Costs for larger-scale microgrids for campuses, industries, or entire communities can run into the millions of dollars, with mean costs between $2.1 and $4 million dollars. But smaller-scale projects can be as low as a few hundred dollars.
Whether the benefits outweigh the costs depends on the needs of the ultimate users. For some, microgrids are like insurance policies: if they’re lucky, they never have to use them. For others, however, they can provide essential services that connect them to the outside world. Here are some key benefits.
Electrifying the Developing World
Around the world, 770 million people lack access to electricity. More importantly, 3.5 billion people are without reliable electricity, creating barriers to education, the internet, and other forms of economic development.The vast majority of these people live in rural communities, where building expansive energy grids is too costly for developing economies.
Investing in microgrids fueled by solar energy is a growing part of the effort to increase reliable electricity in developing economies. Microgrids will help low- and middle-income countries to leap-frog directly from no or unreliable electricity to clean, renewable electricity without passing through a fossil-fuel stage.
Unlike traditional power plants, microgrids are located closer to their end users, adding electricity to the grid without adding the cost (and time) that would have been needed to build transmission lines to customers—thereby reducing electricity costs to all grid customers. The batteries in microgrids can also be used to store electricity when electricity prices are low and sell it to the grid when prices are high—lowering the costs of grid electricity and earning income for the microgrid.
For most electricity customers, the peace-of-mind that microgrids provide can be expensive. FERC Order 2222 allows microgrid owners to sell “grid services” to public utility companies and thereby recoup some of the expensive of building the microgrid. Their large batteries can be used to help stabilize the grid, making sure electrons flow at the correct frequency and voltage more quickly and flexibly than the large power plants that usually provide these services.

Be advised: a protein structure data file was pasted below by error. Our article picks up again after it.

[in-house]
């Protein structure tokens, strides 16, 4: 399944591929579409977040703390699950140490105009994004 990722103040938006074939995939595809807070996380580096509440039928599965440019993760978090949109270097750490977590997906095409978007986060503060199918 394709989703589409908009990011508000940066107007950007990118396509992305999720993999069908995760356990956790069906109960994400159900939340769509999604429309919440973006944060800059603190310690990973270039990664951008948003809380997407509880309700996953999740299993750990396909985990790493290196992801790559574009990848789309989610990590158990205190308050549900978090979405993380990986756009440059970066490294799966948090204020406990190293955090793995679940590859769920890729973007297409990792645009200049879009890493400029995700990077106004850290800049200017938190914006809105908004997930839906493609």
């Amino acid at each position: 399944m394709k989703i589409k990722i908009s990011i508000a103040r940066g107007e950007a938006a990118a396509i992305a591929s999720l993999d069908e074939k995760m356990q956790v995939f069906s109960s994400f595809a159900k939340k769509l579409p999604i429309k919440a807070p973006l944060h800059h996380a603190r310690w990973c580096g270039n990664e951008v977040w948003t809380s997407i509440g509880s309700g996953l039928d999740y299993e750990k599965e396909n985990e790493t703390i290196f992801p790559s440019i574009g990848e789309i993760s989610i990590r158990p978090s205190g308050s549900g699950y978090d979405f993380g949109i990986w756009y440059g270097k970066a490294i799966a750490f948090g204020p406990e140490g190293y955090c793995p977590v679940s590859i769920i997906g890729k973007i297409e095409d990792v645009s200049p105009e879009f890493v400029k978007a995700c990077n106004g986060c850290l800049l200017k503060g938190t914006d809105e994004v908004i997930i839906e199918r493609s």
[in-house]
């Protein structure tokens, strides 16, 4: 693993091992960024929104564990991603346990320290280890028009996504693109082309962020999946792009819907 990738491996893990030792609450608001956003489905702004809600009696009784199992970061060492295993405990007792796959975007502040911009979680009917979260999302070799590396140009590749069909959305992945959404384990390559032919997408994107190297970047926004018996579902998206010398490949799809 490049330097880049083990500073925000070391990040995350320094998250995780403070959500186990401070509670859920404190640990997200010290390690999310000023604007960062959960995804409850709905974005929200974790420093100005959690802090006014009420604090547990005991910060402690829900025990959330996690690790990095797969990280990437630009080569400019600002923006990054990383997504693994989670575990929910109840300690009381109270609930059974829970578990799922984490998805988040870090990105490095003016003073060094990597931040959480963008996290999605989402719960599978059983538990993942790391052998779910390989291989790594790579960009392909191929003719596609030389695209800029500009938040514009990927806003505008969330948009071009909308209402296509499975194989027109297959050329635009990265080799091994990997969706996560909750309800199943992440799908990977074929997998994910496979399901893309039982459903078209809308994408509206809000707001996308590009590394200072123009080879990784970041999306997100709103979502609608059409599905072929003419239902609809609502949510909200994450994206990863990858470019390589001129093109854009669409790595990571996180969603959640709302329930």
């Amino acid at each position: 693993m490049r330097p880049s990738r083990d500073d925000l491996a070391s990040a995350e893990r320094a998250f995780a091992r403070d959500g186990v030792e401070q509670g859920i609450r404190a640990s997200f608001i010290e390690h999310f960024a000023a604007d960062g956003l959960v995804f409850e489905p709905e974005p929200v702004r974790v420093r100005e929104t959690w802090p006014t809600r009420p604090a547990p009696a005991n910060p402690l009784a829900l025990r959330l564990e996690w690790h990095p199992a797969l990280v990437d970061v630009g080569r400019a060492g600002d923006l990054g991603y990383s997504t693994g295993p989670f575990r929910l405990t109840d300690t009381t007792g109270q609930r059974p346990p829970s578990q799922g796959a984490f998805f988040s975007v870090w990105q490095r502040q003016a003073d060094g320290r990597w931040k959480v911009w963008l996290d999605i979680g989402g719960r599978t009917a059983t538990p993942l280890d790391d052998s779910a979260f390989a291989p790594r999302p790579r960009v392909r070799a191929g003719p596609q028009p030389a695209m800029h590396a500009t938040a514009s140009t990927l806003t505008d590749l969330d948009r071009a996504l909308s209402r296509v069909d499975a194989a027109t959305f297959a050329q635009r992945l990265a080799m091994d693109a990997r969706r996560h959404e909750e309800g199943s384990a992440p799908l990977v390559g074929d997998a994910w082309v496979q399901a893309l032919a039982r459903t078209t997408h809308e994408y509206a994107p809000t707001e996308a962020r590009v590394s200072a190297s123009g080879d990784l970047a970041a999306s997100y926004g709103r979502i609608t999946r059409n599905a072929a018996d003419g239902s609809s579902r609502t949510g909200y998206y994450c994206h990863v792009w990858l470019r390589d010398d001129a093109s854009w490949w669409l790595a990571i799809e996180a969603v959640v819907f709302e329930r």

Even utility companies are getting into microgrids. Microgrid pioneer Green Mountain Power, Vermont’s largest utility, has been installing solar-powered microgrids since 2014 in order to provide emergency power to critical infrastructure.The systems will pay for themselves from customer savings and the services they provide to the New England grid. Green Mountain Power announced its most recent microgrid project in February 2021.
Grid operators and lawmakers are increasingly concerned about cyberattacks on their electricity system–a new form of cyberwarfare. A more decentralized electricity network built around microgrids provides more security, making it harder for cyber-criminals to disable an entire electricity network with merely a few sources of power. A decentralized guerrilla army is always harder to defeat than an immovable target.
A decentralized grid is also better able to withstand natural disasters. In the Australian outback, where bushfires destroyed 20% of the nation’s forests, rural communities have turned to microgrids to increase their resilience. In the United States, major power outages due to weather-related events have increased by 67% since 2000, leading to greater interest in microgrids. And after Hurricane Maria knocked power out of the entire island of Puerto Rico in 2017, the Puerto Rico Energy Commission mandated the adoption of microgrids as part of the reconstruction of the island’s grid.
A microgrid can even be used to “blackstart” a larger power grid if the grid is forced to totally shut down during a natural disaster.
Quicker Adoption of Clean Energy
On the principle that big projects take longer than to develop than smaller ones, microgrids can accelerate the transition to clean energy. With smaller footprints and reduced environmental impacts, microgrids are subject to fewer regulations and to less community opposition, expediting development. Neighborhoods or local businesses can form their own grids and adopt clean energy without having to wait for utility-scale solar or wind projects to come online.